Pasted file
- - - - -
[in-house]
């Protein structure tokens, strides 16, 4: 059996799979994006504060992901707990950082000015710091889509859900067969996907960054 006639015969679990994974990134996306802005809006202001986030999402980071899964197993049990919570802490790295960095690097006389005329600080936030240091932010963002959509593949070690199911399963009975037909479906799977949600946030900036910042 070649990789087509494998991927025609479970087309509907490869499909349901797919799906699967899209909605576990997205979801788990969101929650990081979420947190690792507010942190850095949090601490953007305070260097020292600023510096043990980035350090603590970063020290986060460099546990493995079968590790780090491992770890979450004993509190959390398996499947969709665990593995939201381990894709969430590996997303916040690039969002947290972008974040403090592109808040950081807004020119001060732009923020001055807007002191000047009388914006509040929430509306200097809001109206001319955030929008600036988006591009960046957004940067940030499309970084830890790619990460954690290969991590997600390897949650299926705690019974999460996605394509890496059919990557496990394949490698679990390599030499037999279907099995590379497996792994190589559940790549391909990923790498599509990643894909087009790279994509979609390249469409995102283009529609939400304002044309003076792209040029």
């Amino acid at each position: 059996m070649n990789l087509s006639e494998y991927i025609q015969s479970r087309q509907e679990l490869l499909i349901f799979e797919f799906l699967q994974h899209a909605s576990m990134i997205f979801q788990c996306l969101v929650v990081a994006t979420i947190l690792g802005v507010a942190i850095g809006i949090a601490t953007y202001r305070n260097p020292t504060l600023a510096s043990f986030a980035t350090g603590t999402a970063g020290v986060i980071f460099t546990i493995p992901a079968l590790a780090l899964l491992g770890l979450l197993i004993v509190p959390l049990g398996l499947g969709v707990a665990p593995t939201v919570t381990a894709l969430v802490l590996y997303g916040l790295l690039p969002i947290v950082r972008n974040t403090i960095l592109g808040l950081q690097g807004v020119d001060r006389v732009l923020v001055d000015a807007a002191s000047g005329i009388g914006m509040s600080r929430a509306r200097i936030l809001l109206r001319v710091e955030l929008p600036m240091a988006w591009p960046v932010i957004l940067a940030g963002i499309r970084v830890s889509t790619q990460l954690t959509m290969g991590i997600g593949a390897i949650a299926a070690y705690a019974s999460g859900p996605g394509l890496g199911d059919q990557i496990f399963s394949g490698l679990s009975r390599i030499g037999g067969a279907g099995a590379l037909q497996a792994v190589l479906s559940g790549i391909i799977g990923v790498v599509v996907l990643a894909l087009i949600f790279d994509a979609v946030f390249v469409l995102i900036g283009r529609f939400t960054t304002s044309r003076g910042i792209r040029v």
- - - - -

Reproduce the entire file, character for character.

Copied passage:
[in-house]
């Protein structure tokens, strides 16, 4: 059996799979994006504060992901707990950082000015710091889509859900067969996907960054 006639015969679990994974990134996306802005809006202001986030999402980071899964197993049990919570802490790295960095690097006389005329600080936030240091932010963002959509593949070690199911399963009975037909479906799977949600946030900036910042 070649990789087509494998991927025609479970087309509907490869499909349901797919799906699967899209909605576990997205979801788990969101929650990081979420947190690792507010942190850095949090601490953007305070260097020292600023510096043990980035350090603590970063020290986060460099546990493995079968590790780090491992770890979450004993509190959390398996499947969709665990593995939201381990894709969430590996997303916040690039969002947290972008974040403090592109808040950081807004020119001060732009923020001055807007002191000047009388914006509040929430509306200097809001109206001319955030929008600036988006591009960046957004940067940030499309970084830890790619990460954690290969991590997600390897949650299926705690019974999460996605394509890496059919990557496990394949490698679990390599030499037999279907099995590379497996792994190589559940790549391909990923790498599509990643894909087009790279994509979609390249469409995102283009529609939400304002044309003076792209040029």
């Amino acid at each position: 059996m070649n990789l087509s006639e494998y991927i025609q015969s479970r087309q509907e679990l490869l499909i349901f799979e797919f799906l699967q994974h899209a909605s576990m990134i997205f979801q788990c996306l969101v929650v990081a994006t979420i947190l690792g802005v507010a942190i850095g809006i949090a601490t953007y202001r305070n260097p020292t504060l600023a510096s043990f986030a980035t350090g603590t999402a970063g020290v986060i980071f460099t546990i493995p992901a079968l590790a780090l899964l491992g770890l979450l197993i004993v509190p959390l049990g398996l499947g969709v707990a665990p593995t939201v919570t381990a894709l969430v802490l590996y997303g916040l790295l690039p969002i947290v950082r972008n974040t403090i960095l592109g808040l950081q690097g807004v020119d001060r006389v732009l923020v001055d000015a807007a002191s000047g005329i009388g914006m509040s600080r929430a509306r200097i936030l809001l109206r001319v710091e955030l929008p600036m240091a988006w591009p960046v932010i957004l940067a940030g963002i499309r970084v830890s889509t790619q990460l954690t959509m290969g991590i997600g593949a390897i949650a299926a070690y705690a019974s999460g859900p996605g394509l890496g199911d059919q990557i496990f399963s394949g490698l679990s009975r390599i030499g037999g067969a279907g099995a590379l037909q497996a792994v190589l479906s559940g790549i391909i799977g990923v790498v599509v996907l990643a894909l087009i949600f790279d994509a979609v946030f390249v469409l995102i900036g283009r529609f939400t960054t304002s044309r003076g910042i792209r040029v």